Brett Lawrie in a 2014 Blue Jays at Orioles game. CC via Flickr by Keith Allison.

October is coming, and as the Toronto Blue Jays are closing in on a position in the playoffs, fans and bandwagoners alike are becoming increasingly interested — not to mention a little crazy. Tickets are sold out for the rest of the season, and when the Jays are playing a home game it’s virtually impossible not to run into groups of fans on their way to the game.

It’s hardly a surprise that the city is getting so worked up, especially considering that the team is seeking to break a 22-year playoff drought.

In 1992, when the Jays won their first World Series title, tens of thousands poured down a closed Yonge Street to celebrate well into the early hours of the morning. The Jays beat the Atlanta Braves, in Atlanta, in six games.

The ‘92 team, unlike our current roster, had a history of successful seasons, all leading up to the team’s back-to-back World Series victories. 

The team of ‘92 had everything going for them, and they made it count. The Jays had a dedicated and consistent fan following, and they had recently moved into a new state-of-the-art ballpark under the guidance of general manager Pat Gillick, who built the team from scratch. Gillick was with the team when the franchise first started and his knowledge of the game was instrumental in guiding the Jays to success (the fact that Gillick’s departure from the team in 1994 marked year one of the 22-year playoff drought is telling).

Going into the ‘92 season Gillick made a big name trade. As the story goes, he traded away his wife’s favorite player, after which she famously told him to “[come] home before you screw up the team any further.” The player in question, Fred McGriff, as well as Tony Fernandez were traded to the San Diego Padres for Roberto Alomar and Joe Carter. With this trade Gillick was able to strengthen the batting line-up — Alomar batted second hitting over .300 while Carter, a power hitter, added some pop to the middle of the line-up.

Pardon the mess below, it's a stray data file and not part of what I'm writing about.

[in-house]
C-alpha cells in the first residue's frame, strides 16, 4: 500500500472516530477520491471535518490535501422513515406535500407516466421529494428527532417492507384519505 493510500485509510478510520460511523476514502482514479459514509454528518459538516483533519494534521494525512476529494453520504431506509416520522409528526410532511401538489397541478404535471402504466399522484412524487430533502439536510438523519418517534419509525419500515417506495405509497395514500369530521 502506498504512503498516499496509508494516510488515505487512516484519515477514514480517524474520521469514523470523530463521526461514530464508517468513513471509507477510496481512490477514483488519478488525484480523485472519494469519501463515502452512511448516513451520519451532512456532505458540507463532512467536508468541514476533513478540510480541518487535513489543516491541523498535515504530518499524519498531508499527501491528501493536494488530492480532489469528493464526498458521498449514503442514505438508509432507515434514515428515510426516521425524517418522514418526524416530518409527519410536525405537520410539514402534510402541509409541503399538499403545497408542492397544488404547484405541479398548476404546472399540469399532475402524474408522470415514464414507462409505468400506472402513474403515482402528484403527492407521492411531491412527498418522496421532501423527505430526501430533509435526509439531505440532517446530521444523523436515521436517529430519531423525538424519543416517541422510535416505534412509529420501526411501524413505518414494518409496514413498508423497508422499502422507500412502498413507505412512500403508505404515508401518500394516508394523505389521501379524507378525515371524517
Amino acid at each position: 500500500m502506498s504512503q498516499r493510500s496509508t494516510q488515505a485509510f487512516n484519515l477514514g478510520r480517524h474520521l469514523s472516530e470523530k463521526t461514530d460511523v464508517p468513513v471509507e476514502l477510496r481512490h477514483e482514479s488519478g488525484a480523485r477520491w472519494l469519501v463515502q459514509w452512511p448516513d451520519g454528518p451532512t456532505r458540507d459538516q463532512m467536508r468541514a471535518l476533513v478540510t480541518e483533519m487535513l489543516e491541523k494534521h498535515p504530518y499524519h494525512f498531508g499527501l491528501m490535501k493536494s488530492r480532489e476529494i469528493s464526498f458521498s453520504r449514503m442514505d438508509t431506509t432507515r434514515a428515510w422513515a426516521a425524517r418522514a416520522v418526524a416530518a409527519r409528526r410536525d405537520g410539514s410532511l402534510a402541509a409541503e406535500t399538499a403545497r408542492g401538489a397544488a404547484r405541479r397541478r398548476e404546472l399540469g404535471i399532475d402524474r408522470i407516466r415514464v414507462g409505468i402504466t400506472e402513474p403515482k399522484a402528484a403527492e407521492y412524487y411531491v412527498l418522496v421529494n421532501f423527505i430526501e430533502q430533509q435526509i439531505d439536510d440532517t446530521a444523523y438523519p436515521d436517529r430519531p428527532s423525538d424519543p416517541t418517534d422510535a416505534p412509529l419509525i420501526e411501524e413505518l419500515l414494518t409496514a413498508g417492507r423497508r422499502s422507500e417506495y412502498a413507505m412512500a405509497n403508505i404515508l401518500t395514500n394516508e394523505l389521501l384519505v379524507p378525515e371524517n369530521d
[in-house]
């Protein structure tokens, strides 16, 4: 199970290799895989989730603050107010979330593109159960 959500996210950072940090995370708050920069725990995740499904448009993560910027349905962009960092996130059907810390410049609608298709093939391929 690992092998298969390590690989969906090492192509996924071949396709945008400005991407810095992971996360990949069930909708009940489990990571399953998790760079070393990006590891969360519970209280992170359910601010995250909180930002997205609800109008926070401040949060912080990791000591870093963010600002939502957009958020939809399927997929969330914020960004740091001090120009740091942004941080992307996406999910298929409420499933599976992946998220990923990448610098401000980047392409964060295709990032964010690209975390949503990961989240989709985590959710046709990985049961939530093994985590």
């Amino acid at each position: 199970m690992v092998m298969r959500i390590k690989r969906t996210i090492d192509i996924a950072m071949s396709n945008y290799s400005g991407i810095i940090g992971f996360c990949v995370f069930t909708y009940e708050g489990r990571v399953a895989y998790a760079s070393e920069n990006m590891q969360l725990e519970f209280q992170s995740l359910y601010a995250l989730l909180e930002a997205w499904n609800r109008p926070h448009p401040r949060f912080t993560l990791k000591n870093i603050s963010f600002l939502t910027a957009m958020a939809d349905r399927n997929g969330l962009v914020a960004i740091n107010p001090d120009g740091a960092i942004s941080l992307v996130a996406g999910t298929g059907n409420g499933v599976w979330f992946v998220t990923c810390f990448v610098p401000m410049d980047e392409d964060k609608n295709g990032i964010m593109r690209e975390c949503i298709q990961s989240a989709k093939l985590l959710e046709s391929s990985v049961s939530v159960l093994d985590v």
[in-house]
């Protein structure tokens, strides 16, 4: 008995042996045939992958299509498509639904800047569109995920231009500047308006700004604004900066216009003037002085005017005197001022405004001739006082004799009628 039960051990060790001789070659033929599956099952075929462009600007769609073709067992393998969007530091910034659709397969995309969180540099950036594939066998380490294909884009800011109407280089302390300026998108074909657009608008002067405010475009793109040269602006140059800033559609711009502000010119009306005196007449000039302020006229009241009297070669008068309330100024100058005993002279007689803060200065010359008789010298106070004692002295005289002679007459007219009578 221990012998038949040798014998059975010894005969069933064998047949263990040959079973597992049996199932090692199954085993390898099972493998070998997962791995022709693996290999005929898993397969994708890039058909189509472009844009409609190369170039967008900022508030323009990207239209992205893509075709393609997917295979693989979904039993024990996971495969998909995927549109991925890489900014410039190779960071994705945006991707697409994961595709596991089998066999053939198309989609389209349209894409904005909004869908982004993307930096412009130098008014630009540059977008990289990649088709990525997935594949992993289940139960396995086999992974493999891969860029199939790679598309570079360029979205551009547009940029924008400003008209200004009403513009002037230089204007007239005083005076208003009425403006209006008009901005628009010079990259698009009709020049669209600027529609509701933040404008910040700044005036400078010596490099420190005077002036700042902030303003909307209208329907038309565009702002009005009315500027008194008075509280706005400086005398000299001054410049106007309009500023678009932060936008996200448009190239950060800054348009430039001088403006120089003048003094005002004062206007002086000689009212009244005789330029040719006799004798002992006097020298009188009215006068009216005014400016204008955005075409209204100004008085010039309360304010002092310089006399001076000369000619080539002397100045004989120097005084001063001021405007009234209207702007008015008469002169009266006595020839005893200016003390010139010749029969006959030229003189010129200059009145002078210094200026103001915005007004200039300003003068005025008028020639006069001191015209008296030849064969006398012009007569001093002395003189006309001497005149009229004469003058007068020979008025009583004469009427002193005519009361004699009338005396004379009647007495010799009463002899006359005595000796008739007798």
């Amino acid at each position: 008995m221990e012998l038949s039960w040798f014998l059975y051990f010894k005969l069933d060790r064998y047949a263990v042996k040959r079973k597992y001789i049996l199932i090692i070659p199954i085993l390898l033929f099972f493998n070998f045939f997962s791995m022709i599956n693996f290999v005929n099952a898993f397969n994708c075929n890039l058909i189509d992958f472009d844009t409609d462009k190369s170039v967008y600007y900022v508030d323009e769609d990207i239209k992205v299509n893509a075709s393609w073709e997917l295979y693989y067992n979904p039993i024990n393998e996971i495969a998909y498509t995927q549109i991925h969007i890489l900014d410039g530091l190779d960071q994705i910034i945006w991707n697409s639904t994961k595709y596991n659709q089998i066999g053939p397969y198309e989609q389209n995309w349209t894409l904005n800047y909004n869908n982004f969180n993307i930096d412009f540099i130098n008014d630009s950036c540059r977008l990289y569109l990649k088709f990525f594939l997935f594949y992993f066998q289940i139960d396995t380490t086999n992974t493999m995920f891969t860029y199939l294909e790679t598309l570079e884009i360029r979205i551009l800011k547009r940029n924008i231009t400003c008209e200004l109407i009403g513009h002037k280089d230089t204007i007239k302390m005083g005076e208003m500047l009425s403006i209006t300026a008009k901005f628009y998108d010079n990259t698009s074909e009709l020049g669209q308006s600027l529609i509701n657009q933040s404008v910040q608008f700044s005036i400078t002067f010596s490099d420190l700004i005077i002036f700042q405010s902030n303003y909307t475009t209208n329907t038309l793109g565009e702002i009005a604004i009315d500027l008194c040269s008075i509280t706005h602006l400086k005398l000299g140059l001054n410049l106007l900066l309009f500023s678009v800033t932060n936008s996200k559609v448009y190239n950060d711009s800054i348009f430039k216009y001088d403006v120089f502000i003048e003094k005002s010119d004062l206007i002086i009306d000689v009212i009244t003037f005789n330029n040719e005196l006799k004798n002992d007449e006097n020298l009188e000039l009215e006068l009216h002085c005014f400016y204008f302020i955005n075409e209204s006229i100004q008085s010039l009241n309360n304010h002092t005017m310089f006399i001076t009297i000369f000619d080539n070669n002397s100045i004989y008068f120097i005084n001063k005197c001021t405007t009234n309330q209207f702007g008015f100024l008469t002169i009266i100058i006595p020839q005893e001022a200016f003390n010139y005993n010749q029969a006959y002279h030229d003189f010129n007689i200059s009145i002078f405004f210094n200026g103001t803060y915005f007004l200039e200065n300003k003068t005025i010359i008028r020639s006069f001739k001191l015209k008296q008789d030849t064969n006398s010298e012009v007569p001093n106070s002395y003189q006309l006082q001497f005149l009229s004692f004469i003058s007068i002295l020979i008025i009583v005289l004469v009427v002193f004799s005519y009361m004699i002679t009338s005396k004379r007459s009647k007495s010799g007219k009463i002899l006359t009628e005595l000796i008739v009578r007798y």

Fast forward 22 years and today’s Blue Jays don’t have quite the same success story. The Jays went into the 2015 all-star break, the halfway point in the season, having racked up more losses than wins. But, against all odds, the team has turned their season around in a monumental way.

The Jays’ Canadian general manager, Alex Anthopoulos, recognized the momentum the team had gathered and followed in the footsteps of Gillick, making a couple landmark trades of his own.

At the time of the trade deadline the Blue Jays were seven games behind the Yankees and were set to face them 13 more times this season. So the acquisition of hotshot left-handed pitcher David Price from the Detroit Tigers meant that the Jays could field an ace pitcher against the Yankees for three of those games. The other trade sent Jose Reyes and 3 pitchers to the Colorado Rockies in exchange for all-star shortstop Troy Tulowitzki.

These trades undoubtably aided the Jays and have set the stage for the most exciting playoff race in years. 

With the Jays 3 games up on the Yankees and Toronto already at fever pitch, hopes that history could repeat itself are at an all-time high — enthusiasm that might just carry the Jays straight through to the World Series to a victory party 40,000+ strong.

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